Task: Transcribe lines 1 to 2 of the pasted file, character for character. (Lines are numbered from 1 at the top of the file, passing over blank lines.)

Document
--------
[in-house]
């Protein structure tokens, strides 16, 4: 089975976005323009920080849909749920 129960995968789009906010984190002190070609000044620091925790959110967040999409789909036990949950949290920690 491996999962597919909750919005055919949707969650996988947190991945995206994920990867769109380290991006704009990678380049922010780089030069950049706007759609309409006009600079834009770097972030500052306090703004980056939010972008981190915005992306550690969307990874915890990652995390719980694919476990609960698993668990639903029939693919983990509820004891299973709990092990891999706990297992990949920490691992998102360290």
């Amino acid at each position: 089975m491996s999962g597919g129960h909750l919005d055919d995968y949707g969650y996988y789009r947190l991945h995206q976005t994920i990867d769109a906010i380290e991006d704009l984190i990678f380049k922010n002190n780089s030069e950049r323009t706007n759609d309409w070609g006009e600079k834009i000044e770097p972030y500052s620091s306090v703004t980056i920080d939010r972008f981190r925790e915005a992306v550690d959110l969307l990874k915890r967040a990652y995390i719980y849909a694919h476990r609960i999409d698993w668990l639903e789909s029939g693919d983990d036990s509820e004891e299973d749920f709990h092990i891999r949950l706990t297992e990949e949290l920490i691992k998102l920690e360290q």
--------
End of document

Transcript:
[in-house]
């Protein structure tokens, strides 16, 4: 089975976005323009920080849909749920 129960995968789009906010984190002190070609000044620091925790959110967040999409789909036990949950949290920690 491996999962597919909750919005055919949707969650996988947190991945995206994920990867769109380290991006704009990678380049922010780089030069950049706007759609309409006009600079834009770097972030500052306090703004980056939010972008981190915005992306550690969307990874915890990652995390719980694919476990609960698993668990639903029939693919983990509820004891299973709990092990891999706990297992990949920490691992998102360290």